John Shearer, Invision/AP
In this Nov. 18, 2012, file photo, Justin Bieber accepts the award for favorite album-pop/rock at the American Music Awards.

“My guest today is Justin Bieber,” announced Zach Galifianakis at the beginning of the latest installment of “Between Two Ferns,” his silly Internet talk show. He then turned to the teen idol and said, “It's really exciting to talk to you, especially in the middle of your public meltdown.”

There were a number of bizarre moments in the interview, but my favorite was when Galifianakis mocked Bieber for his comments after visiting the Anne Frank Museum and mused that the late Miss Frank might have been a “Belieber,” i.e. a Justin Bieber fan.

“Did you mean,” Galifianakis asked, “(that) if the Nazis had not taken her and she lived to be in her 80s, she would have liked your music — presumably due to loss of hearing?”

In Bieber’s defense, it’s hard to imagine anyone past the age of 30 appreciating any of the music being produced by any of Bieber’s contemporaries, and not just because old people don’t like pop music. These days, more and more old people are making pop music. Mick Jagger celebrated his 70th birthday this summer while on the road of his latest world tour with the other equally aged Rolling Stones, and former Beatle Paul McCartney, age 71, is releasing his latest solo album, appropriately titled “New,” on the 15th of this month. It’s remarkable that fully 46 years after releasing “When I’m Sixty-Four,” as well as seven years after actually turning 64, McCartney is showing no signs of slowing down.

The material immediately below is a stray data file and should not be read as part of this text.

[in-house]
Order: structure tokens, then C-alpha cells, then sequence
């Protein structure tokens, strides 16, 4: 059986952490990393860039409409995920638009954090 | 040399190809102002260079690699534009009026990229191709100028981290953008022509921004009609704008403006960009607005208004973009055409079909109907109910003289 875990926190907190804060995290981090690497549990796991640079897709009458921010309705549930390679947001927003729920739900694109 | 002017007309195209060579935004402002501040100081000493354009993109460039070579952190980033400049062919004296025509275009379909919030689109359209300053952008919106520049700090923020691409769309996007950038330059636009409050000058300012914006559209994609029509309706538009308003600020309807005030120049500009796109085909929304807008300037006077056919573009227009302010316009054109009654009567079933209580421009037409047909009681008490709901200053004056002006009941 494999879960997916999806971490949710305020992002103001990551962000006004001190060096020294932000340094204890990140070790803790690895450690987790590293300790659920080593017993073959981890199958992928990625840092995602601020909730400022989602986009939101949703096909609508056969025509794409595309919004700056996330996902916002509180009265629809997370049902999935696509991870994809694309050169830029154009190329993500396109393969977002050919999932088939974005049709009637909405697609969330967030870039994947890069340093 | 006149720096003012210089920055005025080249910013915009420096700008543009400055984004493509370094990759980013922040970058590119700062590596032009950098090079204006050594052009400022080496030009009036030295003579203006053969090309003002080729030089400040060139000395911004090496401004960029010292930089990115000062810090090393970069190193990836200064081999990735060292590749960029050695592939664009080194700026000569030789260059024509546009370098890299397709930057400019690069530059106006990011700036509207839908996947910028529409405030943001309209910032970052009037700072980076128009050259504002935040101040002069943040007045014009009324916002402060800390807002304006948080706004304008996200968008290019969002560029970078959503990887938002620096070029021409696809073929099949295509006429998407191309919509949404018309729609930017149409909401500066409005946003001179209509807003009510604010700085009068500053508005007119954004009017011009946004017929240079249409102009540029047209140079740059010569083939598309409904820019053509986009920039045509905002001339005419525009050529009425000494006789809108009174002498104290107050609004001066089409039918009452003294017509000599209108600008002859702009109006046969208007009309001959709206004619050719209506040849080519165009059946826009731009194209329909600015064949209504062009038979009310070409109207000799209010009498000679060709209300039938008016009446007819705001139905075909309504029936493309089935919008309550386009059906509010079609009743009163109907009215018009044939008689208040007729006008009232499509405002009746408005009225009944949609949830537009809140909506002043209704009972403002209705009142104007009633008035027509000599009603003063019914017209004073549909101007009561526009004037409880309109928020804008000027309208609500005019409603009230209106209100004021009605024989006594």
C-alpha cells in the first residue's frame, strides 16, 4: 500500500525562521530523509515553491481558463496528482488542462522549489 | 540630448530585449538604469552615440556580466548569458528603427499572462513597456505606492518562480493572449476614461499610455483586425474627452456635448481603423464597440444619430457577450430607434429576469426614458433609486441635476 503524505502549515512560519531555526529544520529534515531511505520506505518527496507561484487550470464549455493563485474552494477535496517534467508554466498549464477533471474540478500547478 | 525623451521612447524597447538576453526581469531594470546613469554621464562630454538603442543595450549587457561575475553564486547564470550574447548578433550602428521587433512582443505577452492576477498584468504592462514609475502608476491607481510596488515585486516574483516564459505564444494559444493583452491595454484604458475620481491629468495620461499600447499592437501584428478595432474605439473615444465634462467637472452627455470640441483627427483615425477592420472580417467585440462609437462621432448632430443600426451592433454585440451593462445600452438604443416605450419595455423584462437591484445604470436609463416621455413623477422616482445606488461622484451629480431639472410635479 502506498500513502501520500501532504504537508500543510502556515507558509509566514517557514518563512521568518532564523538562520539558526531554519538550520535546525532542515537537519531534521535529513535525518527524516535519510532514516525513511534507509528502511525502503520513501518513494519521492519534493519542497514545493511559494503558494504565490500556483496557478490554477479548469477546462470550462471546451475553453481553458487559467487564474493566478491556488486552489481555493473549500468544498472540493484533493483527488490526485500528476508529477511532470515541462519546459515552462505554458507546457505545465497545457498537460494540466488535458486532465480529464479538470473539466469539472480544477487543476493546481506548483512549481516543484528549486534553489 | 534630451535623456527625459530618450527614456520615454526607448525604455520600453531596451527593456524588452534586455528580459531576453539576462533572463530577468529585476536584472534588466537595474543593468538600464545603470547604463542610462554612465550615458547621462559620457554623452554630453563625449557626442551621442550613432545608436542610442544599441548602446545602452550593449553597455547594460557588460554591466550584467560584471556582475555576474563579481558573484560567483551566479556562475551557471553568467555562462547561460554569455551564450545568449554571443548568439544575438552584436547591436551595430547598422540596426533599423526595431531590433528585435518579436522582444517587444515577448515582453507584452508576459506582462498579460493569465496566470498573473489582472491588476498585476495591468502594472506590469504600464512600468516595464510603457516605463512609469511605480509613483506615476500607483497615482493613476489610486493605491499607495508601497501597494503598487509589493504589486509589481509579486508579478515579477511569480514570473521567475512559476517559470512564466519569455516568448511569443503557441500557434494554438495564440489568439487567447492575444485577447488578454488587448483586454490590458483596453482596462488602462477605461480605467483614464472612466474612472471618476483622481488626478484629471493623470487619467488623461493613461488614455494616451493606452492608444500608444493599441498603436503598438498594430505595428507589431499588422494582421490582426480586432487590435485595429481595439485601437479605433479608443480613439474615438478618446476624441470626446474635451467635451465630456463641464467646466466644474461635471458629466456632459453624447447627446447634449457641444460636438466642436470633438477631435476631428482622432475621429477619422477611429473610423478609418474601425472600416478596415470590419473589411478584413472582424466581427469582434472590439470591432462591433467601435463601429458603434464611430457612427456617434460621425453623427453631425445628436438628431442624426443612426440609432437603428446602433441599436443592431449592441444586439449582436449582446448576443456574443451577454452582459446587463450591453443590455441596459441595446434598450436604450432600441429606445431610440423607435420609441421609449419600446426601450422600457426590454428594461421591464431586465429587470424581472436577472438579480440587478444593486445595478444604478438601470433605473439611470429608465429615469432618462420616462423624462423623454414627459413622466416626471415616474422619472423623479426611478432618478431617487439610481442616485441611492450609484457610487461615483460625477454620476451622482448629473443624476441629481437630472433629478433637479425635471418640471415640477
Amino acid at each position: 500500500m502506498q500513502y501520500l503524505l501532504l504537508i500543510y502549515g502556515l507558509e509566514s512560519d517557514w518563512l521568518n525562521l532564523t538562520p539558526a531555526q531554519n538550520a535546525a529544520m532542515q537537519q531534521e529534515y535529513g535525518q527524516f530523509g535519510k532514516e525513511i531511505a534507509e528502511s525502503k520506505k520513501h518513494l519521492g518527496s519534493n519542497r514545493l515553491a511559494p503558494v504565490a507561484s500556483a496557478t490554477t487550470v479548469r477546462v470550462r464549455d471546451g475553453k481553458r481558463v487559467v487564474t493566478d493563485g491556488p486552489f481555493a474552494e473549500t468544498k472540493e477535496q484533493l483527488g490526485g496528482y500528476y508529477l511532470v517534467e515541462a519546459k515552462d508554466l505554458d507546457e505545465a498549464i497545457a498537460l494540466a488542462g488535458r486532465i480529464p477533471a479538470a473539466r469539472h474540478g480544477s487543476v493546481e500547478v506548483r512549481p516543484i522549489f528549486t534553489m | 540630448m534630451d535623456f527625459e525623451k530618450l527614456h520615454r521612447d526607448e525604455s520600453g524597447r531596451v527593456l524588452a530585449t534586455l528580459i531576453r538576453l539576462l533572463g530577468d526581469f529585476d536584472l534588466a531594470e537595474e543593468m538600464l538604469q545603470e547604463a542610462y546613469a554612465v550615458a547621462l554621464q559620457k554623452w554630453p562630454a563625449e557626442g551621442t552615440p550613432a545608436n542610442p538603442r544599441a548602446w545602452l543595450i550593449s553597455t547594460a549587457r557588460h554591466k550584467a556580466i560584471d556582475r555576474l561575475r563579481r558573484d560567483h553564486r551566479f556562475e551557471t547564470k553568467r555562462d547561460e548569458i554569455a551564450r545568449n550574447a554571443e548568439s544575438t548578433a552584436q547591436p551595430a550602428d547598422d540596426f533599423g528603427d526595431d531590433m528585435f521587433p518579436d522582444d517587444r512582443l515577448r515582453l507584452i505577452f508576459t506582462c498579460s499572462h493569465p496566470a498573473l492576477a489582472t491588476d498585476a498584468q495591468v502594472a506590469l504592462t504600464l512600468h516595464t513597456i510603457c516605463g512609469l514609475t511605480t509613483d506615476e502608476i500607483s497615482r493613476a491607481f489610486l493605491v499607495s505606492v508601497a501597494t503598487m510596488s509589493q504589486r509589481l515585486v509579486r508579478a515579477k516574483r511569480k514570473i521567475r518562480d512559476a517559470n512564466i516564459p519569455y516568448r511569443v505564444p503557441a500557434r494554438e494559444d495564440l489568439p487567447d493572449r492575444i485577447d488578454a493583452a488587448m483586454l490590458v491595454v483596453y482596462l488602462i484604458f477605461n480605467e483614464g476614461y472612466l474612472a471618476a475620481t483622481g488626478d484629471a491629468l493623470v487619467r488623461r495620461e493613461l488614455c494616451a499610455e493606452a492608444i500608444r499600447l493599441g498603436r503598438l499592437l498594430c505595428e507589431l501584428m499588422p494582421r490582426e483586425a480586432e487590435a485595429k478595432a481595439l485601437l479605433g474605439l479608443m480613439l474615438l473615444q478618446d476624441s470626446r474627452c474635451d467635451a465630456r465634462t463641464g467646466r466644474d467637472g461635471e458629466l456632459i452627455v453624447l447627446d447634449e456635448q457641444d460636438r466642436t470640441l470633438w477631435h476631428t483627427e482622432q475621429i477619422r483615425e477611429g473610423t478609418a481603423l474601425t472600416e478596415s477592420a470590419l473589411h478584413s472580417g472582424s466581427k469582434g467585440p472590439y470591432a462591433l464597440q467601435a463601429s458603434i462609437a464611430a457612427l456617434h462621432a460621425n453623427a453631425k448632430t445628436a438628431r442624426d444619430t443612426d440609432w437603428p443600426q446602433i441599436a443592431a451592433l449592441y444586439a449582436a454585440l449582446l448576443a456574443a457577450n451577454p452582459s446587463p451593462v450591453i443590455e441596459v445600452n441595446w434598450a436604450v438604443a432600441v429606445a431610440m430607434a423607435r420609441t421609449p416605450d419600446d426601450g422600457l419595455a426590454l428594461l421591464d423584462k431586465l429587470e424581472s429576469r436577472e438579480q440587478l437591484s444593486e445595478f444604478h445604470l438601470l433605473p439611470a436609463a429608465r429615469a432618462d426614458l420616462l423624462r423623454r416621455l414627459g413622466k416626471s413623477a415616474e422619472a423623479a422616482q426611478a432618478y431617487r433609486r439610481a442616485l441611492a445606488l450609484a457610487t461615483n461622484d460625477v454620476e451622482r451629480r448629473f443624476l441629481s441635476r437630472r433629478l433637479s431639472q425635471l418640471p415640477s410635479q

But even more significantly, much of the music these icons have made over the decades isn’t showing any signs of slowing down, either. Songs like “Satisfaction” and “Yesterday” are still vital parts of the pop culture landscape, and they will likely remain so for generations to come. Will the same be said of Justin Bieber’s “Baby” or “Boyfriend?” as the decades roll on? Only time will tell. (But, really, no.)

The reality is that baby boomers who heard the Beatles the first time around still have “Eleanor Rigby” on their iTunes playlists. How many of today’s teenyboppers will even remember who Justin Bieber was in five decades? Or even five years?

It should be noted, however, that this isn’t just because Bieber’s music is lousy, although Bieber’s musical lousiness is certainly a big factor. Much of this has to do with the fragmented nature of the media landscape. When the Beatles played the Ed Sullivan Show and seared themselves into the public consciousness, there weren’t dozens of television channels and several million websites competing for eyeballs. For all the hubbub about Miley Cyrus’ performance at the Video Music Awards, it’s worth noting that it was only seen by about 10 million viewers. Compare that to the 73 million who tuned in to watch John, Paul, George and Ringo, none of whom twerked even once.

I’d like to say the Beatles did so much better in the ratings because they were so much better musically, which, you know, they were. But honesty requires an admission that the Beatles' numbers were so much larger than Miley’s because viewers had remarkably fewer choices.

More options means more opportunities, and that’s generally a good thing. But at the same time, we’ve lost something in that process, too. Pop culture used to be a collectively shared experience in a way that just isn’t possible anymore. Diversity often comes at the price of commonality, and, as a society, we pay a price to make that happen. It probably means no one will equal the Beatles. But it also means that Justin Bieber won’t linger longer than his expiration date.

So, all in all, a pretty good deal.

Jim Bennett is a recovering actor, theater producer and politico, and he writes about pop culture and politics at his blog,